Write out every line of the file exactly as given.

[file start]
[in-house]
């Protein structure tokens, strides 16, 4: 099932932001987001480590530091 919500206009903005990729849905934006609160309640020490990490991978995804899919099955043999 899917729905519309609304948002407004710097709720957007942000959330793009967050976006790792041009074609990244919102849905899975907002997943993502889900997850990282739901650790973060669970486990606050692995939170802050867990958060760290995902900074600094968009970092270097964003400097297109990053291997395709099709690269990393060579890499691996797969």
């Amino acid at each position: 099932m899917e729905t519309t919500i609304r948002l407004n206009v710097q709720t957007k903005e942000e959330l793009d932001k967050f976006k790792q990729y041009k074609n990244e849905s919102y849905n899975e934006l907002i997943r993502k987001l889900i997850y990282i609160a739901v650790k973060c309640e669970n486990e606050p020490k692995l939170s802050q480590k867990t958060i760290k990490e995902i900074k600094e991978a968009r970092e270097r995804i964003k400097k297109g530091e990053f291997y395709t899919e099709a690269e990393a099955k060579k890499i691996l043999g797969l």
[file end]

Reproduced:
[in-house]
């Protein structure tokens, strides 16, 4: 099932932001987001480590530091 919500206009903005990729849905934006609160309640020490990490991978995804899919099955043999 899917729905519309609304948002407004710097709720957007942000959330793009967050976006790792041009074609990244919102849905899975907002997943993502889900997850990282739901650790973060669970486990606050692995939170802050867990958060760290995902900074600094968009970092270097964003400097297109990053291997395709099709690269990393060579890499691996797969």
């Amino acid at each position: 099932m899917e729905t519309t919500i609304r948002l407004n206009v710097q709720t957007k903005e942000e959330l793009d932001k967050f976006k790792q990729y041009k074609n990244e849905s919102y849905n899975e934006l907002i997943r993502k987001l889900i997850y990282i609160a739901v650790k973060c309640e669970n486990e606050p020490k692995l939170s802050q480590k867990t958060i760290k990490e995902i900074k600094e991978a968009r970092e270097r995804i964003k400097k297109g530091e990053f291997y395709t899919e099709a690269e990393a099955k060579k890499i691996l043999g797969l």